This category is going to fall under the overall need to establish urgency. It’s also going to be filed under how to not take things too personally.
Prior to formally being put on a performance improvement plan (PIP), I got two emails that were formal “letters of concern.” The meat of the areas of concern were legitimate, but I focused on the stuff that wasn’t legitimate and took it personally.
I read several people’s perspectives of PIPs and what to do about them on Reddit. The advice ranged from just fold and spend the rest of the PIP person job hunting, to hunker down and work hard. The two schools of thought were: one, this is the last step before you’re fired, or two, a PIP is an honest attempt by your employer to get your attention.
The attainment amount in the PIP would indicate if it was the last step before termination or if it was an honest attempt at a turnaround. The number in my PIP was so high that it was unlikely I was going to attain it, but I still worked hard at trying to hit it.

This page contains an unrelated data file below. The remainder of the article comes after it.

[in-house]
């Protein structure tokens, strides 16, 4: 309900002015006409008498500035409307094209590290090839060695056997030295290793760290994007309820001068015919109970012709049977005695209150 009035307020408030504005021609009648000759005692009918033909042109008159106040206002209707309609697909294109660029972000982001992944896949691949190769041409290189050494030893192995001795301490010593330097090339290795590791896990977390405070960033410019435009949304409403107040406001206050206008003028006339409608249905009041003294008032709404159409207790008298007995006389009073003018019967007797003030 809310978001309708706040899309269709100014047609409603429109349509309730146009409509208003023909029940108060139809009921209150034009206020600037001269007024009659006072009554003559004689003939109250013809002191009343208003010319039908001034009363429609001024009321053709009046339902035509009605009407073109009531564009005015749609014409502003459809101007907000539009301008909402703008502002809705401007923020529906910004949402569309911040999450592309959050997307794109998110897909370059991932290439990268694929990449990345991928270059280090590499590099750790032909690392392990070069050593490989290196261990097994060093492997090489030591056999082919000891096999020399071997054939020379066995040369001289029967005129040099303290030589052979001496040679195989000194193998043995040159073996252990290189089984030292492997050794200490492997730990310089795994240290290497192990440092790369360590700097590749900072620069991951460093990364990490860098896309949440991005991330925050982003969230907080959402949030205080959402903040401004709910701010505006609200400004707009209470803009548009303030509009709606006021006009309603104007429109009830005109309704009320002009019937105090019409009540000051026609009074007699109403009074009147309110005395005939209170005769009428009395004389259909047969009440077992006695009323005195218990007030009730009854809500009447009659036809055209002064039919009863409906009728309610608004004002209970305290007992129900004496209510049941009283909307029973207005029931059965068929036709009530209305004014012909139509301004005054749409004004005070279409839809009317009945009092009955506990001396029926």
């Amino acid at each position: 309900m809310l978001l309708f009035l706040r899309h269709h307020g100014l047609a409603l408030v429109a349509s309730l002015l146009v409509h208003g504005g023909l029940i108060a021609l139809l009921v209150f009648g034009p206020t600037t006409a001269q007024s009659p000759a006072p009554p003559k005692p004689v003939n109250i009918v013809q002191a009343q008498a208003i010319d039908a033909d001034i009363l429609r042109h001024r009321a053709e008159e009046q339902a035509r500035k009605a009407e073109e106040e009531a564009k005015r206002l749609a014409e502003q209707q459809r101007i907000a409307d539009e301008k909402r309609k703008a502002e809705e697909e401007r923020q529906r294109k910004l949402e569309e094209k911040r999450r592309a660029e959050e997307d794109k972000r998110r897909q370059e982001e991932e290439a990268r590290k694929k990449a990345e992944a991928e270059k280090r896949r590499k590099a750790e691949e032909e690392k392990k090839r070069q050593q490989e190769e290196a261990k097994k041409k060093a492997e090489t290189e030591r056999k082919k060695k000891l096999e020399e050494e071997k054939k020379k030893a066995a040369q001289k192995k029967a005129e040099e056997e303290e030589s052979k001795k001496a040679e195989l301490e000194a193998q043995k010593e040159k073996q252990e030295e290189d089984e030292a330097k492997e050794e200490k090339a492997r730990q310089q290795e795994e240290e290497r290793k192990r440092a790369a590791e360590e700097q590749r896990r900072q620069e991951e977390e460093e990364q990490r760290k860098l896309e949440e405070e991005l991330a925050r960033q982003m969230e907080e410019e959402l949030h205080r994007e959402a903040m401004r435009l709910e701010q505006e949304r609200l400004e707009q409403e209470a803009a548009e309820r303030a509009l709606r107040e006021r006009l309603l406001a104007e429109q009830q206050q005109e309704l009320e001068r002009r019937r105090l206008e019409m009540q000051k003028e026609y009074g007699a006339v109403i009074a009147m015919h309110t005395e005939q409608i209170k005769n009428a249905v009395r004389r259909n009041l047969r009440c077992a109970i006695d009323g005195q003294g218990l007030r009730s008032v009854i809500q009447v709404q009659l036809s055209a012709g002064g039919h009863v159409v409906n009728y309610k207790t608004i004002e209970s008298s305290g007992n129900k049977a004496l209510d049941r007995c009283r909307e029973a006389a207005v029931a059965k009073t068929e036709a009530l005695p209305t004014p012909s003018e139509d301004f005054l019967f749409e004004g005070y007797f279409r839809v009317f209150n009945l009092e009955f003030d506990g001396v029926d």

The problem with being on a PIP is that you’re in a no-win situation, unless there’s a clear explanation about when the PIP is over. Mine didn’t have that. So in the unlikely event that I hit the number in the plan, there was no indication that I would’ve been taken off the plan. So in addition to the grind of carrying a monthly quota, I would also have had the possibility of termination hanging over my head.
In my case, the two problems with waiting to be on a PIP to turn things around were having an insurmountable attainment number and indefinitely being one bad month away from getting fired.
So this is stating the obvious, but you want to avoid being put on a PIP. The main thing I would’ve done differently is project that I was taking it seriously. There are a few ways I think I could’ve done this:
- More strategic account planning – At a high level this is just having a plan for what you want to achieve with each account.
- Get my managers involved – It didn’t seem like my managers were truly vested in my success. From a quota attainment standpoint, they wanted to succeed. But at the end I don’t think they had a good grasp of what I was dealing with.
- Go onsite more – The travel approval process was inconsistent, but I could’ve been more persistent in planning onsite visits.